Apple has called a press briefing to announce what it is planning to do with the huge pile of cash it is currently sitting on.
Apple CEO Tim Cook will be joined by Chief Financial Officer (CFO) Peter Oppenheimer for the conference call which will take place today at 2pm (GMT). The briefing will "announce the outcome of the Company's discussions concerning its cash balance," which currently stands at around $98bn dollars.
Apple's share price recently went past the $600 dollar mark and in terms of market capitalisation, it is the most valuable company in the world. The company's latest product, the new iPad, went on sale last Friday with thousands of people queuing up for days to get their hands on one.
However, for those hoping to get some information on early sales figures for the new iPad, or indeed on the iPad 2 or iPhone 4S, it sounds as if Apple will not be giving any details, stating: "Apple will not be providing an update on the current quarter nor will any topics be discussed other than cash."
So what will Apple do with its huge pile of cash? The widely held belief is that it will issue a continuing dividend to its shareholders. This follows lots of calls to do so from Wall Street and investors alike as Apple has continued to build its cash reserve. Apple last issued a dividend in 1995 and the following year it reported a loss of $816m.
While obviously having a huge reserve of cash is not too much of a burden, Apple is only earning around 1 percent in interest from the $98bn which many investors see as a waste.
Other options could see Apple make a significant purchase of another company - in a similar way that Google purchased Motorola last year for $12bn. However Apple has never made a multi-billion dollar acquisition and it would come as a major surprise if an acquisition like this was announced.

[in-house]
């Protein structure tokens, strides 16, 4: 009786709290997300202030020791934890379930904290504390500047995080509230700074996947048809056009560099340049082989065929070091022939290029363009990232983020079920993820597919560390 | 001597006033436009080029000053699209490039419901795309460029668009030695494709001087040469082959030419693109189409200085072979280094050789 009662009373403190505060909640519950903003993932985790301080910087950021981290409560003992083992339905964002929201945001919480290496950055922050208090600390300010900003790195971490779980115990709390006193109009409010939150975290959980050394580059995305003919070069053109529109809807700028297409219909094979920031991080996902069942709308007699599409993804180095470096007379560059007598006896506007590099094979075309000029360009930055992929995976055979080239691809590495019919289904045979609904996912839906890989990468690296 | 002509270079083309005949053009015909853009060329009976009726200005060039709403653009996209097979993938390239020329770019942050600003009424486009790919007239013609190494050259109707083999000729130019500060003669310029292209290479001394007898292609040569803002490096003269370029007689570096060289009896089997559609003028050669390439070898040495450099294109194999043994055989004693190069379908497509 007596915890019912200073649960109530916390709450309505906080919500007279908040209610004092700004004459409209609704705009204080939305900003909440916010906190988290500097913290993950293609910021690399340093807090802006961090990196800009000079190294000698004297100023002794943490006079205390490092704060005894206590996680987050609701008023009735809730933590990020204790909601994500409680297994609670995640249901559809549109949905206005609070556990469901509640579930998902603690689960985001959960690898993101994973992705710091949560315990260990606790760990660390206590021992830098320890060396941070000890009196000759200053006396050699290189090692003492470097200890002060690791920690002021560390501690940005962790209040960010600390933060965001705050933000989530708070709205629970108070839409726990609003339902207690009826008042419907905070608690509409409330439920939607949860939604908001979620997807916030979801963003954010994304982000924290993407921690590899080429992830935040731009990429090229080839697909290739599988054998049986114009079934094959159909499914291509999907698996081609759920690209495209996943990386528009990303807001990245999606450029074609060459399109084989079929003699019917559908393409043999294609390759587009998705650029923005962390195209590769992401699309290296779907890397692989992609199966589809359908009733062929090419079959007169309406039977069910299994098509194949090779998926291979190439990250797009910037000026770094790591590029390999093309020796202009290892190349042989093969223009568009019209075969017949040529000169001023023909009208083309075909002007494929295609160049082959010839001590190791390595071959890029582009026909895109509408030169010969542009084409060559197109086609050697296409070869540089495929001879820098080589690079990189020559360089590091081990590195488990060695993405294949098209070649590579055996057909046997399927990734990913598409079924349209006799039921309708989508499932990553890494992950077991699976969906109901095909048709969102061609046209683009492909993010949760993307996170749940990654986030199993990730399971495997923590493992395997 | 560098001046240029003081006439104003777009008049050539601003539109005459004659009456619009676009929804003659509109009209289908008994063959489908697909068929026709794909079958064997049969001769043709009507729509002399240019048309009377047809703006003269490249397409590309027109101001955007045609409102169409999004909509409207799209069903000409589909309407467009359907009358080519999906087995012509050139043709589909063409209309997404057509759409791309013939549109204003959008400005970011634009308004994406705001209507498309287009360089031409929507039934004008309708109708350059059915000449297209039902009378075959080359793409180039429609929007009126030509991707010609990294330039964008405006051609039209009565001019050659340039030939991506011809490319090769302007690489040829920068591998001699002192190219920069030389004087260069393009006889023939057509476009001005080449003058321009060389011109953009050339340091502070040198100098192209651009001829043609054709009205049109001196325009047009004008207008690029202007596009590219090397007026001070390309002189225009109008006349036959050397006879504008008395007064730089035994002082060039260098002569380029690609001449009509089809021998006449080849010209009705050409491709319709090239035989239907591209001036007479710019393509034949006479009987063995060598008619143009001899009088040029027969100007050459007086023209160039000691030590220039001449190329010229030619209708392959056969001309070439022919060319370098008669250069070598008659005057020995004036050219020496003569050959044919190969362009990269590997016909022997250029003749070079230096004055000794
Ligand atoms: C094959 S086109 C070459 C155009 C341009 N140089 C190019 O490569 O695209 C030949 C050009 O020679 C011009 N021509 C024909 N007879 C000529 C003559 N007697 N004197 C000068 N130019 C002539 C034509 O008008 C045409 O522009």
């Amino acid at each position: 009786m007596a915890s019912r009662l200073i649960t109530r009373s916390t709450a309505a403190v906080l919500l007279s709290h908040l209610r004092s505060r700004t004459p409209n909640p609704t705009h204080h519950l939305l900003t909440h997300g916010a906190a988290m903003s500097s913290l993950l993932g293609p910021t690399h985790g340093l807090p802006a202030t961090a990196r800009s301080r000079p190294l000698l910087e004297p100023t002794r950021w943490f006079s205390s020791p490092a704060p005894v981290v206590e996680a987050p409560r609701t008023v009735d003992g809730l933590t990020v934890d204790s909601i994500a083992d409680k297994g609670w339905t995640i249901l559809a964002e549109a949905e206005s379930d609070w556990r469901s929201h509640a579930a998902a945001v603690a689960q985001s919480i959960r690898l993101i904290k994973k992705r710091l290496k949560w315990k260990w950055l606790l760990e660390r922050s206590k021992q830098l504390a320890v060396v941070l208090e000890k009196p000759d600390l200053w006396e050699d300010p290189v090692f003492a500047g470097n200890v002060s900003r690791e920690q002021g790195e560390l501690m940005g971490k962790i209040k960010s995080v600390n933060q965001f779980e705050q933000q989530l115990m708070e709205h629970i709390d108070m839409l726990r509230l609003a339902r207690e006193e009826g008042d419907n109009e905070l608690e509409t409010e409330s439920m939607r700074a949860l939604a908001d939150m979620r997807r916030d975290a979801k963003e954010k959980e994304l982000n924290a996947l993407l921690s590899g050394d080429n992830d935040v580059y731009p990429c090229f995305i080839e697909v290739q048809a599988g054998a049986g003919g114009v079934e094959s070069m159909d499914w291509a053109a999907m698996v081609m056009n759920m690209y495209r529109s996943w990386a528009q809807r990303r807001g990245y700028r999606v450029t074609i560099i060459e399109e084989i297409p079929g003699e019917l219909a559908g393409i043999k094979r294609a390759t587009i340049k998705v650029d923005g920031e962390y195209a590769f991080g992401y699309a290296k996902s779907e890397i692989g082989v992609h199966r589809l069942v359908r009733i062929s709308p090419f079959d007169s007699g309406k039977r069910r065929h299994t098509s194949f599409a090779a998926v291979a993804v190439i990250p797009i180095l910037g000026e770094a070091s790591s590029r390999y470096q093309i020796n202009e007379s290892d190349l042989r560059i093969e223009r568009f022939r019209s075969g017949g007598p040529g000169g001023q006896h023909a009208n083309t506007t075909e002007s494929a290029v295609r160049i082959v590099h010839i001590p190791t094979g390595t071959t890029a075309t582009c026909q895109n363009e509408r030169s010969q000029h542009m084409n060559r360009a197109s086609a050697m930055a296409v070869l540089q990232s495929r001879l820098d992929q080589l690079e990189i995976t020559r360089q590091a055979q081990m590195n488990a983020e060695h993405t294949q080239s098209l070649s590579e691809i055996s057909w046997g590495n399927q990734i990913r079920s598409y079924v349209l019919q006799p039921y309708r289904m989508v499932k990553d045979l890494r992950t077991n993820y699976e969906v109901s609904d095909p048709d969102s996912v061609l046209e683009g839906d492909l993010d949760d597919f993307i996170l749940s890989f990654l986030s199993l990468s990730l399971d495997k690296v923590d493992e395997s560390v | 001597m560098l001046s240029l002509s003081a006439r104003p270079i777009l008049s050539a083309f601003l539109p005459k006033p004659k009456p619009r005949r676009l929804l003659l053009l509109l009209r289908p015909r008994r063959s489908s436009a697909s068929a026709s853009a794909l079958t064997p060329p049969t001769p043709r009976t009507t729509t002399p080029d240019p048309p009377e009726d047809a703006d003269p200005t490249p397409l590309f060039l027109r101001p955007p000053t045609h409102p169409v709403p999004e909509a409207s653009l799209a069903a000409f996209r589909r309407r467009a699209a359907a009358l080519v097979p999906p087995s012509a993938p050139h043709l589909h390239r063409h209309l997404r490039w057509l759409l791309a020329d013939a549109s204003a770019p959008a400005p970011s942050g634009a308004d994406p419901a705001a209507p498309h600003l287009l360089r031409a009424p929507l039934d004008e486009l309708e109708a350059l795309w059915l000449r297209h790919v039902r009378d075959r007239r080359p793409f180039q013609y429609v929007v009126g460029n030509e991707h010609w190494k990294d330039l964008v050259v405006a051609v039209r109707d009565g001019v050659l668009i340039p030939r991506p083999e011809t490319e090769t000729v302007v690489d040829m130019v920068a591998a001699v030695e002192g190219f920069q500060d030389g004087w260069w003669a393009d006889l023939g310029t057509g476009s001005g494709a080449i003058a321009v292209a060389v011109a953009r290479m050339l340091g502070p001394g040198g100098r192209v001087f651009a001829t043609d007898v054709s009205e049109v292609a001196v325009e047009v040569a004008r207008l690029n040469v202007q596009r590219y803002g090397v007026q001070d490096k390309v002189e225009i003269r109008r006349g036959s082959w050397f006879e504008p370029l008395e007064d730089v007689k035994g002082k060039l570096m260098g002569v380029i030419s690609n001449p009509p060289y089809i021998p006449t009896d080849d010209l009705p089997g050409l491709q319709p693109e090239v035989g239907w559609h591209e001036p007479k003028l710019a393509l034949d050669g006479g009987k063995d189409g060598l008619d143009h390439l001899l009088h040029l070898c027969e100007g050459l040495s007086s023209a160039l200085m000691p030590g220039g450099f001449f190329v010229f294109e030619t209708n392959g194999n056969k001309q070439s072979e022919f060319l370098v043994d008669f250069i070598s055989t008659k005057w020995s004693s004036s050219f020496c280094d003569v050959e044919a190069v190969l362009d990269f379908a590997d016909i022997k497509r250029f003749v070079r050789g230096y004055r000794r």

Another option for Apple would be to use the cash to buy back some shares from investors but this is a tactic used normally by companies looking to increase their earnings per share, something Apple does not need to know.
One of the issues restricting what Apple can do with its hoard of cash it that up to two-thirds of it is held by its foreign subsidiaries and to bring it back to the US would require the company to pay hefty (over 30 percent) repatriation taxes.
A.M. Sacconaghi Jr., an analyst with Bernstein Research told the New York Times that the most attractive option for the company could be to raise tens of billions of dollars in debt at current low rates. That would give it the ability to pay a sizable dividend for years while waiting for a possible change in American laws that could allow it to bring its foreign cash back home without big taxes.
We will be covering the conference call live at the International Business Times UK and bringing you all the details on what Apple is going to do with its cash as it is announced.